Well Moffat is probably something we'd have to debate elsewhere (sinse right now I'm of the firm opinion that there are only ten encarnations of the Doctor and yes the time war did still happen).

However I disagree totally on Big finish, and indeed it's the fact that Bf have had some interesting releases lately that makes their forays into flatness less than interesting.

Entropy plague, equilibrium, Widdow's assassin, Masters of earth, scavenger, ---- heck I personally even rather liked Tombship for the crazy environment and action adventure plot (although moonflesh was pretty dire).

Not to mention in the 4th doctor adventures the last three being pretty fun and definitely rescuing matters from the slump they have been in.

Anonymous said...

To "Dark": If you want to be isolated in your bubble of the past, your problem. The Time War happened, and concluded the way I expected since the universe of the RTD era was very normal and quiet as to believe that was devastated by war. But that is the fault of RTD to focus more on Rose Tyler than in the inhabitants of the galaxy.

There are few Big Finish's stories that you named in these two years, I remember a time when the whole year was full of good and challenging stories.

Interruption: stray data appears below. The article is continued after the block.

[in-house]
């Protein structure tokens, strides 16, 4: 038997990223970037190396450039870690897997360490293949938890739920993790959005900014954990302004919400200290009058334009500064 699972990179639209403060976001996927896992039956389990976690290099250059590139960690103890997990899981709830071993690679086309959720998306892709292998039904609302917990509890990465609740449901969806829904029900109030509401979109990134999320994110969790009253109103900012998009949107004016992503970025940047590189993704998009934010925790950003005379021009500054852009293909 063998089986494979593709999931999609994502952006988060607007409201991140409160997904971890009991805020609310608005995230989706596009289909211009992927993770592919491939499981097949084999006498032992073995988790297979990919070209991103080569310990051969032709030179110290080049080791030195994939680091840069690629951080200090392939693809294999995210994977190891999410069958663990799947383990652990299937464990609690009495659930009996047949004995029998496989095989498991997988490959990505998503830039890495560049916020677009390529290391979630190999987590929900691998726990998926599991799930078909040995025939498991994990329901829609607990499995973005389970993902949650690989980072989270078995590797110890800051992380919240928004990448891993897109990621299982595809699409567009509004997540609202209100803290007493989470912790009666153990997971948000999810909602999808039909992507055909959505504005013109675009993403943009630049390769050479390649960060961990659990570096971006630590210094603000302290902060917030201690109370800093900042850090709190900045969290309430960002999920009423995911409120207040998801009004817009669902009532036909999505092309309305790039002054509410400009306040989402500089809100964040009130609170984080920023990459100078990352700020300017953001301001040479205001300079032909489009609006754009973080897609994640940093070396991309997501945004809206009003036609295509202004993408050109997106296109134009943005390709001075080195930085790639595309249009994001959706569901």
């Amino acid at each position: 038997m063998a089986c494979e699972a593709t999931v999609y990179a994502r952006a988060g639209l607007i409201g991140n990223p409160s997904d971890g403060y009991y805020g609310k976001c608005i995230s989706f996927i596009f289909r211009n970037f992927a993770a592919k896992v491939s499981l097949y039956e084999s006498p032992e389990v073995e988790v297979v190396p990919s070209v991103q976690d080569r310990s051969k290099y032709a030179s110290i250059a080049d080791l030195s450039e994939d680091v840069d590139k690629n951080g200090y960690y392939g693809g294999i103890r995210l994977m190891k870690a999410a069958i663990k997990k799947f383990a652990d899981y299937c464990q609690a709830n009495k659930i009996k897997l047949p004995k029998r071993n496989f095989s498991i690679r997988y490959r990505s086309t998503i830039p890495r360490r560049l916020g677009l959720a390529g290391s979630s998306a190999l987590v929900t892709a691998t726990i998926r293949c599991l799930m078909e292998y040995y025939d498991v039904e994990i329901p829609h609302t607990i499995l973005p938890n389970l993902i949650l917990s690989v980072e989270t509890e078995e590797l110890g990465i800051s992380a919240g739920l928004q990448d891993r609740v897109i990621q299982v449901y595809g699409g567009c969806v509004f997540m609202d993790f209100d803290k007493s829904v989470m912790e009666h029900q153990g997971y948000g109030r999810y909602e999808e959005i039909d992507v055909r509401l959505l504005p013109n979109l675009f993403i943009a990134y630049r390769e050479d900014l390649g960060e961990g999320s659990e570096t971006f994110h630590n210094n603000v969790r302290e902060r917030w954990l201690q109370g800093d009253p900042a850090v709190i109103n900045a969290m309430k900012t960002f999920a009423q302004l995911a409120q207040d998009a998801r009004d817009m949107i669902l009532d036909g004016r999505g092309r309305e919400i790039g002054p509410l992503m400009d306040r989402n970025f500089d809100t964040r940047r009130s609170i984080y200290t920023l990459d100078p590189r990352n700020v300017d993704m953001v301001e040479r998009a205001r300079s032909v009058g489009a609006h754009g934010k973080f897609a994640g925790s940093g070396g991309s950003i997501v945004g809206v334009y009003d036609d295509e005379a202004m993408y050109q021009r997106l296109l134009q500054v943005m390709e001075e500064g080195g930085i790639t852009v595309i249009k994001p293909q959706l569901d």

rumblebars said...

I listened to this one earlier today and afterwards tried to predict what the Oho Score would be for it. I was thinking Oho's would be 4 or less. My personal score was 5-ish like Oho. Mostly because bits of the story bothered me to no end. If there was an agent at the head of the convent that was aiding this process of maintaining the alien ship, why were there ANY mentions in the archives? (had the young girls found an old private historical account, that would have been different) Just how and why did the Doctor even "intercept" the call to the police and show up? (typical 2-episode story compression). If the alien machinery grants extended life, hundreds of years in the first case, why did just ONE of the three replacement pilots die the first time? and then why did they only drop one at a time from then on? Why did a mental call go out to *all* the young girls nearby at the end, instead of just targeting one, and unless I missed something, why did that call continue after three young bodies had been plugged into the works? I just had too many eye-rolling plot moments.

The characters and the voice acting were fine though, no problems there. Sound design and music, perfectly adequate. It was the story that bugged me.


dark said...

Good point on the inconsistancies there Andy, though as I said it was more the "paint by numbers" aspect of this one that got me here.

Oh well, hopefully we'll get a better one next time.

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David Pirtle said...

I kinda liked this one. Like the review says, it's light on substance, but well produced and performed. Maybe it's because I listened to it while stuck on a bus, and I was just happy for the distraction.